Teresa McUsic

Need a room at the last minute? Try Airbnb or similar sites

Airbnb has grown to have more than 1 million listings of rooms or homes for rent. In this 2013 photo, Hope Arnold peers out of the bedroom for rent in her home in the Silverlake neighborhood of Los Angeles.
Airbnb has grown to have more than 1 million listings of rooms or homes for rent. In this 2013 photo, Hope Arnold peers out of the bedroom for rent in her home in the Silverlake neighborhood of Los Angeles. MCT

We made a quick college visit with our daughter to Boston this spring, on the weekend right before their famed marathon.

Hotels were either booked or expensive, so we made a leap of faith and tried a new concept for us in rental properties called Airbnb — an online service that links bedrooms in people’s homes to travelers who need a place to stay.

Founded just seven years ago in San Francisco, Airbnb has grown to more than a million listings in 190 countries. More than 25 million travelers have used the service, which enables you to rent everything from a sofa couch in the family room to entire homes (even castles.)

Vacation rentals have been around for years, and my family has used them to travel coast to coast. They’ve usually been cheaper than hotels, especially when a family needs more than one room, and gave us the ability to spread out and cook some meals.

But we had never stayed in someone’s home with them living right there as well. So I did some extra digging to make sure I was going to be happy with my choice.

Fortunately there are several online tools available to help dig deeper — from Google Maps street views of the neighborhood to reviews that share others’ experiences on the property. Airbnb has an easy-to-use website with filters for number of rooms, price range, dates available and locations.

The experience turned out well. After discarding a handful of properties due to bad reviews or questionable owners, I found a home just a few stops from the school on the subway’s red line that offered a bedroom suite and bath apart from the main house with its own entrance. The owners were accommodating in meeting us and provided a generous breakfast and good coffee every morning. They also answered any questions we had about getting around in the city.

And the price, at $109 a night, was about a third what we were quoted at area hotels. Airbnb handled the transaction on its website using my credit card and charged a one-time $39 fee on top of the daily rate.

I’ve been shopping these properties with an eagle eye for more than a decade. Here are some tips to consider when choosing Airbnb or any vacation rental property:

1. Carefully check the number of beds and bedrooms. Are you comfortable having some in your group sleep on a sofa bed in a common area?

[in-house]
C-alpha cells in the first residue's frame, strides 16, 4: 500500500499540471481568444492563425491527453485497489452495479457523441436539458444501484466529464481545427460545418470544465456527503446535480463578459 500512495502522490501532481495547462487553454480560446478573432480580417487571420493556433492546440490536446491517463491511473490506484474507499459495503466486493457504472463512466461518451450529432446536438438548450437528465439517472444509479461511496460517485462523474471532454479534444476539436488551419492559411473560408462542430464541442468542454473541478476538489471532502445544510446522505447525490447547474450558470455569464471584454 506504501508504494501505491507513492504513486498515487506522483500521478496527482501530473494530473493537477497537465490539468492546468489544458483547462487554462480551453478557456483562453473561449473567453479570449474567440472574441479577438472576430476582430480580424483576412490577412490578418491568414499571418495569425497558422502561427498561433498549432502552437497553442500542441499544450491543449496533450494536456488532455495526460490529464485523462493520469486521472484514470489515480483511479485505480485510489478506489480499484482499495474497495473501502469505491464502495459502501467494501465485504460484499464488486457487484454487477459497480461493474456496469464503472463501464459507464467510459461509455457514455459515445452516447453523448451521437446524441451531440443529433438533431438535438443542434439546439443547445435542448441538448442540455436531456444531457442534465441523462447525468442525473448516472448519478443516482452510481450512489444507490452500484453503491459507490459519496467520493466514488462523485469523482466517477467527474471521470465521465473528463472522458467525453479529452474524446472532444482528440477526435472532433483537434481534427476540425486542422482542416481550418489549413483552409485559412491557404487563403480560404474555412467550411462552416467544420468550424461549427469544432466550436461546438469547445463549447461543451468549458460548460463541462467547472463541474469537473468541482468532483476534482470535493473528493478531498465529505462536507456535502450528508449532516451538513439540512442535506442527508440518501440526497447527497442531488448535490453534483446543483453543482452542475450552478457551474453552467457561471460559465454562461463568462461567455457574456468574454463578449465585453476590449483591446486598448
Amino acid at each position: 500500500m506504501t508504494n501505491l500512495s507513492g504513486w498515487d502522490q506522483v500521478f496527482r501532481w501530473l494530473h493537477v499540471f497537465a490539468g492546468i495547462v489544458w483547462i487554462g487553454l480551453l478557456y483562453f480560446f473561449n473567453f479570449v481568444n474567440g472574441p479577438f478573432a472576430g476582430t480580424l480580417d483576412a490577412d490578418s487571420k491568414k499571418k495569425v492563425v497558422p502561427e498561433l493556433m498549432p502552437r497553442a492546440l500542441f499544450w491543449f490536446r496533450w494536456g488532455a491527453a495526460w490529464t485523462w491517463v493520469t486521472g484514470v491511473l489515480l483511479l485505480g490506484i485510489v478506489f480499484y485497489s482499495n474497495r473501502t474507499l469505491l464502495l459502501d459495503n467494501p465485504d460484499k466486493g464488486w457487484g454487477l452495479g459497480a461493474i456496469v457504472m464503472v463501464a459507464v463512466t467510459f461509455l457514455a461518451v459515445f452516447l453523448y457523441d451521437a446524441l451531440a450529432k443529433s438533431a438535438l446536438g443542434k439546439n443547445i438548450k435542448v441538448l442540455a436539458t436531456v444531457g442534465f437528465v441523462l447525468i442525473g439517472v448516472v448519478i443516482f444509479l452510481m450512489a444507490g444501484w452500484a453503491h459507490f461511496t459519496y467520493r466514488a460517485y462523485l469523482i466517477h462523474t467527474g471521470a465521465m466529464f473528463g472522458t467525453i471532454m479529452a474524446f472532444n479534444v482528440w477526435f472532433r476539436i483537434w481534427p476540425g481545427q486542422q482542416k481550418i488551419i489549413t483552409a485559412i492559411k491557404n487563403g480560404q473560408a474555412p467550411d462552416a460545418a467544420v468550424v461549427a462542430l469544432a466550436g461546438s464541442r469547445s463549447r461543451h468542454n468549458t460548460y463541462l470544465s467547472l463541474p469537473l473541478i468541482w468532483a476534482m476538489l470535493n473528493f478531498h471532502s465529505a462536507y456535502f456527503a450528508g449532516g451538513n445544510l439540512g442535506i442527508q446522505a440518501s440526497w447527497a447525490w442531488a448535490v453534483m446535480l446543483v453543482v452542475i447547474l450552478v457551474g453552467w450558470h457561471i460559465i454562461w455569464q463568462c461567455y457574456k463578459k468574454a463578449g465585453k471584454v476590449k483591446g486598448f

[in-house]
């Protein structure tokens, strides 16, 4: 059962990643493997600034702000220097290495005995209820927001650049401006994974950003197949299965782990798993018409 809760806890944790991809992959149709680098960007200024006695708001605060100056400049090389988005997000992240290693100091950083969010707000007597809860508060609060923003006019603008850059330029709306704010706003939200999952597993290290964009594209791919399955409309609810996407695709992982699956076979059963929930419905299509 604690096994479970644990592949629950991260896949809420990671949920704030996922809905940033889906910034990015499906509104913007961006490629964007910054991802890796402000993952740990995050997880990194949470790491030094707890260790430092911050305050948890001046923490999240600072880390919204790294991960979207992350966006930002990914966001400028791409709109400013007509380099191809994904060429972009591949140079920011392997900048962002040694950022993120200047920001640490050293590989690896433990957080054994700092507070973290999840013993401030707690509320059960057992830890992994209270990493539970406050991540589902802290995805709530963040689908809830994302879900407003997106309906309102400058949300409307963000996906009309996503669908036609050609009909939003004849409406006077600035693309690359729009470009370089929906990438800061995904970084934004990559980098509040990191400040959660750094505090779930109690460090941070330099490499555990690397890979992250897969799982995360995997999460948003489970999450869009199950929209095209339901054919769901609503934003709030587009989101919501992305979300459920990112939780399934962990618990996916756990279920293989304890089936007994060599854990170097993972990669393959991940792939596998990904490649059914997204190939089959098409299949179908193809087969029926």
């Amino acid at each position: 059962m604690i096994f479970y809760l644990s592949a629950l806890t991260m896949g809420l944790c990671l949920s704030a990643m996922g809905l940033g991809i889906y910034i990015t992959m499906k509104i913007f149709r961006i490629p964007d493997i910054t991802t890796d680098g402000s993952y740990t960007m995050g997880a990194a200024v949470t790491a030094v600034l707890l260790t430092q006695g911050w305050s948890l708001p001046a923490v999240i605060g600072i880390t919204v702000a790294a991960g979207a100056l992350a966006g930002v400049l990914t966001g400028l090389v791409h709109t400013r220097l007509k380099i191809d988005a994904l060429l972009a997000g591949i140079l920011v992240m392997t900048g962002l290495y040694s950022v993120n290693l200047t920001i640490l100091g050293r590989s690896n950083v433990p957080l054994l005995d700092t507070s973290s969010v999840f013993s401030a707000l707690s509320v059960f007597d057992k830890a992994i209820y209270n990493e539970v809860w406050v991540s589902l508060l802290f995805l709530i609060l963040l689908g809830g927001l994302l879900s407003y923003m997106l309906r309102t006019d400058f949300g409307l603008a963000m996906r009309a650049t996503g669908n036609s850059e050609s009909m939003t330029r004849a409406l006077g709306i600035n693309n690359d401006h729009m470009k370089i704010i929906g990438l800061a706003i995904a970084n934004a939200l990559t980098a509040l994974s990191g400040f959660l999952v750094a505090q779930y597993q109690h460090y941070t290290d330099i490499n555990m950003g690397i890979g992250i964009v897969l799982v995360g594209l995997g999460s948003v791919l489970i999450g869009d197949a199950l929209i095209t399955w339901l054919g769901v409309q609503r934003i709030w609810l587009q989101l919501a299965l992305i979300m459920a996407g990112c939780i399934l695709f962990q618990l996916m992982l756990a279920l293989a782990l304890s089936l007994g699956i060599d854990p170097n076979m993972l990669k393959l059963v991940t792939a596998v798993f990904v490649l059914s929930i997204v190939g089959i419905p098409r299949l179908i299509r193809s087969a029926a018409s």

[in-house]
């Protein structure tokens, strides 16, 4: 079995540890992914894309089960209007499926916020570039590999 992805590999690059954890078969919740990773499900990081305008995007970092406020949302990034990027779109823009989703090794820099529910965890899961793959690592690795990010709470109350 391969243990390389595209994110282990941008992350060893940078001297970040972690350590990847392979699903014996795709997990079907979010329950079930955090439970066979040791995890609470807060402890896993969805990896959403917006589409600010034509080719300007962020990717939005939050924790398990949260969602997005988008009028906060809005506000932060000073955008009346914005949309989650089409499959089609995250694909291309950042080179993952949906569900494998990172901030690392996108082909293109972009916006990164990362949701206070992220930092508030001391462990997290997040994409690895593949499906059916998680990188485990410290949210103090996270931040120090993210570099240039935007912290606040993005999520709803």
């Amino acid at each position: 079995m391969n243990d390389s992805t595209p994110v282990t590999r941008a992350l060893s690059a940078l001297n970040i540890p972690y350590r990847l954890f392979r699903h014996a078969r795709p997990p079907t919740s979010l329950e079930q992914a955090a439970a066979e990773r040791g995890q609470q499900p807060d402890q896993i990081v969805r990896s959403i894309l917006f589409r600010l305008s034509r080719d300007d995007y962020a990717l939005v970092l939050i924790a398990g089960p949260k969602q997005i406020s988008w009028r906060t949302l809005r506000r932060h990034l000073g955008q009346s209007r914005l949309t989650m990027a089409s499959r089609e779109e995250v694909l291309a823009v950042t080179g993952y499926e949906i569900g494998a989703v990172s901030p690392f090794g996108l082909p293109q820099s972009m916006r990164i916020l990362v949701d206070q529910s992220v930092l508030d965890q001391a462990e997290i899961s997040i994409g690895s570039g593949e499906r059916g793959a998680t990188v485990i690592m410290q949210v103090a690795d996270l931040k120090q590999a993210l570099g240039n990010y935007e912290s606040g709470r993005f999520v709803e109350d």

2. Is there a private bath? Are you willing to share a bathroom with the owners or other guests? If you a rent the whole location, are there enough bathrooms for everyone in your group?

3. Check out all the reviews. There are usually very honest accounts of the accommodations, how close they are to public transit and how quickly the host responds to plumbing problems or other issues.

4. Look carefully at photos they provide. If you don’t see enough, ask the owner to provide more. Look for signs of cleanliness, privacy and safety.

5. Put the address or street into Google Earth for views of the house and its surroundings to assess the distance from public transportation and the condition of the neighborhood. Are you near parks or factories? Does parking look readily available? Virtually walk down the street to check out restaurants, entertainment and public transportation.

6. Make sure you understand the payment system. It’s never a good idea to wire money to an owner; that can be a red flag. Instead, use a credit card or work through PayPal. Airbnb doesn’t charge your card until the owner accepts you and then only puts its fee on the card after you show up at the place you rented.

7. Understand all fees. Some charge cleaning fees, listing fees, city taxes and fees for additional people that may or may not be included in listed rents. You may not see some fees until you try to pay for the room. If you don’t like the fees, drop the listing and start over. There are others who don’t charge these extras.

8. Emergency contacts. Whether your host is on site or not, be sure to have their phone number and email address so you can contact them if the hot water isn’t working or the toilet overflows.

9. Know the refund policy.

10. Check multiple sites. Other places that rent properties include Vacation Rental by Owner (VRBO), TripAdvisor, FlipKey, HomeAway and, in Europe, Monastery Stays. All have filters to key in on the location you want, as well as the number of beds, etc. Even if you fall in love with one listing, check to see if it’s priced well compared to other listings.

Teresa McUsic’s column appears Saturdays. TMcUsic@SavvyConsumer.net

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